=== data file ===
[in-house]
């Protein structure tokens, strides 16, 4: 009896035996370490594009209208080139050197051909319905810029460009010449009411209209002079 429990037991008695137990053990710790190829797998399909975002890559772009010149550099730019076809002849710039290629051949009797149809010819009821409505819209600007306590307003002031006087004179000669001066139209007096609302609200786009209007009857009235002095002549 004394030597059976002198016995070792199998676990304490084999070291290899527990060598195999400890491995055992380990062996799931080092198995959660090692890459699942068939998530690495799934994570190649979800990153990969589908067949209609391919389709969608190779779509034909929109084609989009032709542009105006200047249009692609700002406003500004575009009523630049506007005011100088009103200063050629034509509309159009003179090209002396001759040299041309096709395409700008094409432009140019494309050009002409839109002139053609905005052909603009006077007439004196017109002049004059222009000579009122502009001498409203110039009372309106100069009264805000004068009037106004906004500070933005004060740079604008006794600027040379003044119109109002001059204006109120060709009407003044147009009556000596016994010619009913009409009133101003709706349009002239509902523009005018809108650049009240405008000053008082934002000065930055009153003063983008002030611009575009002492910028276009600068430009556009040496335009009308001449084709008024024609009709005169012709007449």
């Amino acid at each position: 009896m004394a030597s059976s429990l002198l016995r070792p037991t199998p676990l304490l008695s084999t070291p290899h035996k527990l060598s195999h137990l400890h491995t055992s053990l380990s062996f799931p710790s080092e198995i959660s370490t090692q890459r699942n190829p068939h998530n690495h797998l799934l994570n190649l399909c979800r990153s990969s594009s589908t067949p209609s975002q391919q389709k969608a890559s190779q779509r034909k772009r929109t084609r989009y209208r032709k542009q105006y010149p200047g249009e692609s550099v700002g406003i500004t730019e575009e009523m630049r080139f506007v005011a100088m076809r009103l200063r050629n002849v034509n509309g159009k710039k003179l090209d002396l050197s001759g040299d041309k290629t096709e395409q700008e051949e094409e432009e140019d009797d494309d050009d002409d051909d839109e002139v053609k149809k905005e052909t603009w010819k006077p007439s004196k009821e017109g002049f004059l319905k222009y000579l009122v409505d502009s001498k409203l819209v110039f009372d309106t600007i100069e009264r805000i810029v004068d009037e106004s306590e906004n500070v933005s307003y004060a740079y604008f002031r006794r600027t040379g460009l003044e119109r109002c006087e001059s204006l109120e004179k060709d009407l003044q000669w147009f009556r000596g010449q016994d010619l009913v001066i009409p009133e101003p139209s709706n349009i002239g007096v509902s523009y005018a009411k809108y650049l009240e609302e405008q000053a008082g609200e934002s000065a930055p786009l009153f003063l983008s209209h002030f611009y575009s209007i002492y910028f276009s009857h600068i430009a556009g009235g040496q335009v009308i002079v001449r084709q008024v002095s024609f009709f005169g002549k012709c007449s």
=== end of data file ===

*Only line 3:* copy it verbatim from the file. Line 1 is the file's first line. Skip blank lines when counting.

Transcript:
């Amino acid at each position: 009896m004394a030597s059976s429990l002198l016995r070792p037991t199998p676990l304490l008695s084999t070291p290899h035996k527990l060598s195999h137990l400890h491995t055992s053990l380990s062996f799931p710790s080092e198995i959660s370490t090692q890459r699942n190829p068939h998530n690495h797998l799934l994570n190649l399909c979800r990153s990969s594009s589908t067949p209609s975002q391919q389709k969608a890559s190779q779509r034909k772009r929109t084609r989009y209208r032709k542009q105006y010149p200047g249009e692609s550099v700002g406003i500004t730019e575009e009523m630049r080139f506007v005011a100088m076809r009103l200063r050629n002849v034509n509309g159009k710039k003179l090209d002396l050197s001759g040299d041309k290629t096709e395409q700008e051949e094409e432009e140019d009797d494309d050009d002409d051909d839109e002139v053609k149809k905005e052909t603009w010819k006077p007439s004196k009821e017109g002049f004059l319905k222009y000579l009122v409505d502009s001498k409203l819209v110039f009372d309106t600007i100069e009264r805000i810029v004068d009037e106004s306590e906004n500070v933005s307003y004060a740079y604008f002031r006794r600027t040379g460009l003044e119109r109002c006087e001059s204006l109120e004179k060709d009407l003044q000669w147009f009556r000596g010449q016994d010619l009913v001066i009409p009133e101003p139209s709706n349009i002239g007096v509902s523009y005018a009411k809108y650049l009240e609302e405008q000053a008082g609200e934002s000065a930055p786009l009153f003063l983008s209209h002030f611009y575009s209007i002492y910028f276009s009857h600068i430009a556009g009235g040496q335009v009308i002079v001449r084709q008024v002095s024609f009709f005169g002549k012709c007449s």